163406 Community-based participatory research on avian influenza in Burkina Faso and Nigeria: Implications for livelihood and public health policy

Monday, November 5, 2007: 5:15 PM

Serigne Diene, MPH, PhD , Global Health, Population and Nutrition Group, Academy for Educational Development, Washington, DC
Eleonore Seumo , Global Health, Population and Nutrition Group, Academy for Educational Development, Washington, DC
Karabi Acharya, ScD , Center for Global Health and Communication Marketing, Academy for Educational Development (AED), Washington, DC
Silvio Waisbord, PhD , Global Health, Population and Nutrition Group, Academy for Educational Development, Washington, DC
Neil Ford , West Africa Regional Office, UNICEF, Dakar, Senegal
Susan Zimicki, PhD , Global Health, Nutrition and Population Group, Academy for Educational Development, Washington, DC
In October-November 2006, AED and UNICEF/WCARO carried out community-based participatory action research (PAR) to explore the food security, livelihood and social/ cultural, implications of avian influenza in Burkina Faso and two states in Nigeria. Two communities, one rural and one peri-urban, were engaged in each location, with community members being directly involved in the research effort. PAR methods used included community mapping, seasonal calendars, transect walks, causal flow mapping, matrix ranking, focus group discussions and in-depth interviews. This presentation will share the results of this research, including insights on community perceptions of the causes and origins of avian influenza, the potential direct and indirect on livelihoods, food security and social/cultural aspects of community life, and barriers and facilitators to to changing practices to prevent avian influenza. Some key results with policy implications that will be discussed include the importance of social and ritual uses of chickens in all communities, gender and generations relations, perceptions of risks and flexibility for change conceptualizations of “ownership” and expectations for compensation for birds that die or are culled, the acceptability of quarantine as a control method, and underlying factors (such as fear of thieves) that may make adoption of improved practices difficult.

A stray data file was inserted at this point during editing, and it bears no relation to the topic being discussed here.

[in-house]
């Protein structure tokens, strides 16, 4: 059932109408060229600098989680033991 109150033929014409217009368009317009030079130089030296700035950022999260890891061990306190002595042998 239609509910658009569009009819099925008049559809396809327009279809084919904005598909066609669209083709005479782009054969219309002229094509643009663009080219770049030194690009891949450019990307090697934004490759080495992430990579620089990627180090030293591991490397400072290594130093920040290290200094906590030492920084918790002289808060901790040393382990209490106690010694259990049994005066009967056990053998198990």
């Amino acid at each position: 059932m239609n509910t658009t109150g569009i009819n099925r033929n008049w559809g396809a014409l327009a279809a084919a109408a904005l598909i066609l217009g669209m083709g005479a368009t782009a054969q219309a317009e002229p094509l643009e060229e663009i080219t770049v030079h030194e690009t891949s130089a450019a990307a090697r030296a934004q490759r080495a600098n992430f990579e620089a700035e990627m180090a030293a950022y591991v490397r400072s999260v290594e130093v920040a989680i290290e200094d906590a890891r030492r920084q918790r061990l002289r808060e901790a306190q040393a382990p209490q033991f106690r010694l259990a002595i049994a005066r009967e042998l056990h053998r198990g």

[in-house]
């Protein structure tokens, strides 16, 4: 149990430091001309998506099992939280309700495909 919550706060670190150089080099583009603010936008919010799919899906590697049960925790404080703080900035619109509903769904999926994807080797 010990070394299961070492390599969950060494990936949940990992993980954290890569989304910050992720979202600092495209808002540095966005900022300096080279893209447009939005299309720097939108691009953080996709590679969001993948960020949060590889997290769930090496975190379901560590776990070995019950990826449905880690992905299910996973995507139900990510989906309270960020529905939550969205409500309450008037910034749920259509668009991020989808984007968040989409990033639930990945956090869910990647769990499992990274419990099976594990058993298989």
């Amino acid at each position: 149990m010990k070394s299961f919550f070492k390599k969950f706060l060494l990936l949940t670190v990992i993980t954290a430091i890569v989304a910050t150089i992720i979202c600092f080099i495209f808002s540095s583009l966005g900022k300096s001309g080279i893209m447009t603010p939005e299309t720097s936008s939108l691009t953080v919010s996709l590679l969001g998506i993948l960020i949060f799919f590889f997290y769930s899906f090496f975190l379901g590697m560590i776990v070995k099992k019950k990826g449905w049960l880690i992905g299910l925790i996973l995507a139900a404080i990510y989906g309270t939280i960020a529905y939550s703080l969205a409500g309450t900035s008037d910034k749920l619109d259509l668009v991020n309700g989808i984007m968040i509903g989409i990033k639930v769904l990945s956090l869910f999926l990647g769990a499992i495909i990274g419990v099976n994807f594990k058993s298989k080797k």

Learning Objectives:
Understand the process of participatory action research and how it was used to assess the food security, cultural and economic implications of avian influenza in Nigeria and Burkina Faso. Discuss some of the community perceptions of avian influenza in these two countries and how those perceptions impede or facilitate avian flu prevention and control measures. Discuss findings of the PAR study that have direct implications on policy and communication Articulate the differences between perceptions and beliefs related to poultry and avian influenza among the two countries, Nigeria and Burkina Faso.

Keywords: Participatory Action Research, Infectious Diseases

Presenting author's disclosure statement:

Any relevant financial relationships? No
Any institutionally-contracted trials related to this submission?

I agree to comply with the American Public Health Association Conflict of Interest and Commercial Support Guidelines, and to disclose to the participants any off-label or experimental uses of a commercial product or service discussed in my presentation.